'It put me to sleep': Ian Foster on Lions-Springboks second test
The rugby world is watching a high-stakes series of test rugby play out over in South Africa that, according to All Blacks head coach Ian Foster, has descended into low-risk rugby where teams “are afraid” to play.
Speaking to the media ahead of the first Bledisloe Cup test against the Wallabies, Foster admitted he had watched the second test of the series between the Lions and Springboks, but joked dryly that it put him to sleep watching it.
“I watched it between 10pm and 1am last night, it put me to sleep,” Foster said.
The All Blacks coach spoke of the last two Lions series becoming very tight affairs, while this current one has become a “slugfest” as both teams employ similar tactics in search of a series win.
“The Lions series, the one we had here, the one over there, it’s become very tight, almost risk-free type of series, aren’t they? Teams are almost afraid to play, they are just relying on a low-risk strategy,” he said.
“So we are seeing two teams who desperately want to win a big series playing low-risk, highly-effective rugby.
“Both of them are good at the close contact stuff, the close quarter fighting, the kick and chase, and the pressure game. Two teams playing a similar style, it’s a bit of a slugfest.”
Springboks director of rugby Rassie Erasmus has stolen the show during the series with his off-field antics on social media and as the team’s water boy, but Foster insists that is not the way the All Blacks will go about their business.
“Well I think I might run water on Saturday,” Foster joked, “Looks like quite an effective strategy.
“Look, he is who he is, they’ve got their strategies about how they go about things, it’s certainly not ours.”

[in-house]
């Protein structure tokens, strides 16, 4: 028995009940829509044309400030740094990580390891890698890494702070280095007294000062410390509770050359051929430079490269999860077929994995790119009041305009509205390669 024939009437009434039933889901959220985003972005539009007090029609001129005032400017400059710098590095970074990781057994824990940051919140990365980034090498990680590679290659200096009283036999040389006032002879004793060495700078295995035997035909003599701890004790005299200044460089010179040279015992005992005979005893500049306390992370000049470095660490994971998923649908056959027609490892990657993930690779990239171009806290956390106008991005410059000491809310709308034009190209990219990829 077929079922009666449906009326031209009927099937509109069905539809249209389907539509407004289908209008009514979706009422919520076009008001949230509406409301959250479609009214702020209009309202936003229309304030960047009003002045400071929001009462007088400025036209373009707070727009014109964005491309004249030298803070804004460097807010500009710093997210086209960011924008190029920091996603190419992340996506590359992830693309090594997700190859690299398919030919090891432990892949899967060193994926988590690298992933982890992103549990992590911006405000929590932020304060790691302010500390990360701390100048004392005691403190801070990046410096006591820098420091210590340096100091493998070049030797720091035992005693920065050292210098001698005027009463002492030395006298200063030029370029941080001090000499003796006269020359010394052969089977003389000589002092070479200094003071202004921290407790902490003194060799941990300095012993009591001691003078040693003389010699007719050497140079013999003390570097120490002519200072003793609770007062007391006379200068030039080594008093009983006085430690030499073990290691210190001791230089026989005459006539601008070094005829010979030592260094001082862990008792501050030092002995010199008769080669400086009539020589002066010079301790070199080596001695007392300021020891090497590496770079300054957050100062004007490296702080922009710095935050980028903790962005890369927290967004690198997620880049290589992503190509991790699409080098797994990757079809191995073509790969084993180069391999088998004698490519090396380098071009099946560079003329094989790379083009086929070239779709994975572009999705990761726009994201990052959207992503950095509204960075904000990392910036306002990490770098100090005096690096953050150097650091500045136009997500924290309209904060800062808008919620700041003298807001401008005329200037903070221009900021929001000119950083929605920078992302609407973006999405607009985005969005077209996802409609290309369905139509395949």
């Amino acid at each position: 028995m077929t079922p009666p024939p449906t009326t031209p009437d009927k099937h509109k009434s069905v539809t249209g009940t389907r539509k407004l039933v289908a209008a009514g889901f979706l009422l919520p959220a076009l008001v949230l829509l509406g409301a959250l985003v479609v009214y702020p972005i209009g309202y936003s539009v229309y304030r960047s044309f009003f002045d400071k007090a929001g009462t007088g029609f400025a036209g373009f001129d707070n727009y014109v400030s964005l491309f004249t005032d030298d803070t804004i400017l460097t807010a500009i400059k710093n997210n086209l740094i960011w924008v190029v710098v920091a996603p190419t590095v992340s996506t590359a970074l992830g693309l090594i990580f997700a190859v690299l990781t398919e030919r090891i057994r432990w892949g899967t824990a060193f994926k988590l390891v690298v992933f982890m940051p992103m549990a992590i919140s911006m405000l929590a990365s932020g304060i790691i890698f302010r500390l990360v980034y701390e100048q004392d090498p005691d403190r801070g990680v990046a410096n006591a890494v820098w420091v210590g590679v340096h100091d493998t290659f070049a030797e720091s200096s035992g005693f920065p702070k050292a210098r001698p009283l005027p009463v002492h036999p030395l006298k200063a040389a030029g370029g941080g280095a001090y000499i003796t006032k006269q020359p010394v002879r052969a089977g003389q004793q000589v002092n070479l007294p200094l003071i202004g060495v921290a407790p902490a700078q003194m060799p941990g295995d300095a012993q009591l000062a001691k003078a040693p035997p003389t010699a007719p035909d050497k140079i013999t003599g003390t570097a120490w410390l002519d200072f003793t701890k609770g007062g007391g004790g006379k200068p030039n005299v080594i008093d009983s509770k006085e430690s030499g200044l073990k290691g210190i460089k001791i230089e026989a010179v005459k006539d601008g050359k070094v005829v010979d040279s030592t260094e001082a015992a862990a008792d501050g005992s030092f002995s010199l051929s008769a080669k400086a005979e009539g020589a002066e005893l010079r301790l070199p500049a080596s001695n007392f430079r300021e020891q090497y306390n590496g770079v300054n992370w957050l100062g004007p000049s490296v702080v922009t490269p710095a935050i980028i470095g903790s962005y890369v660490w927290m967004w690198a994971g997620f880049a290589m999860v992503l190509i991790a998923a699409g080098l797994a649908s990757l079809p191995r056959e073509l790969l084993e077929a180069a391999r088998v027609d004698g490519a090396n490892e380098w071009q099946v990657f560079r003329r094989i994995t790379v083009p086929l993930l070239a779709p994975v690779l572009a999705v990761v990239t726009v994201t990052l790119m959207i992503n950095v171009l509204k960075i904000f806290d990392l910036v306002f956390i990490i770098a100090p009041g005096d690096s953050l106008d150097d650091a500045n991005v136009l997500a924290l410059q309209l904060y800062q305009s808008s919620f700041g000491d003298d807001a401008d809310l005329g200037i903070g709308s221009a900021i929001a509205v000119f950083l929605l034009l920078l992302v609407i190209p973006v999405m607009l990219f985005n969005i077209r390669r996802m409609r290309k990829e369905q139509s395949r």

Probed again on the style of rugby that seems to be pervasive in the Lions tests, Foster said that the two teams don’t like playing against line speed, and the obvious answer then is to kick repeatedly.
Foster added the risk-reward equation has been skewed in that direction due to the type of defence being employed.
“That’s test match rugby where stakes are high, it’s the whole risk versus reward, isn’t it?” he asked.
“You’ve got two teams over there, who want to get up, their line speed is really strong. It’s all about stopping.
“We’ve been criticised in the past for not being able to play around and through line speed, but what you are seeing is two teams that don’t like playing against line speed either.
“So what do they do? They kick. That’s the answer if you are not willing to play a slightly more risky game. Everyone will choose a different way.”
After coming under fire in the wake of the first test, Foster threw his support behind the referees, saying that there is “no doubt” the teams have to support the men in the middle.
He said that coaches have to do the right thing and make sure they are supporting the game without making it “impossible” to referee.
“We’ve got to support the referees, there’s no doubt about it. We can have our gripes behind the scenes and that’s alright, we’ve felt like that at times, we felt a bit like that last year, but we know the guys out in the middle are trying to do the best they can and it’s a tough job.
“We have just got to make sure that we support the game and do the right thing.
“The media and people want us to express views, so it’s getting that balance between how much do you say and what you’re really thinking versus how much do we make sure we are not making it an impossible game to referee.”
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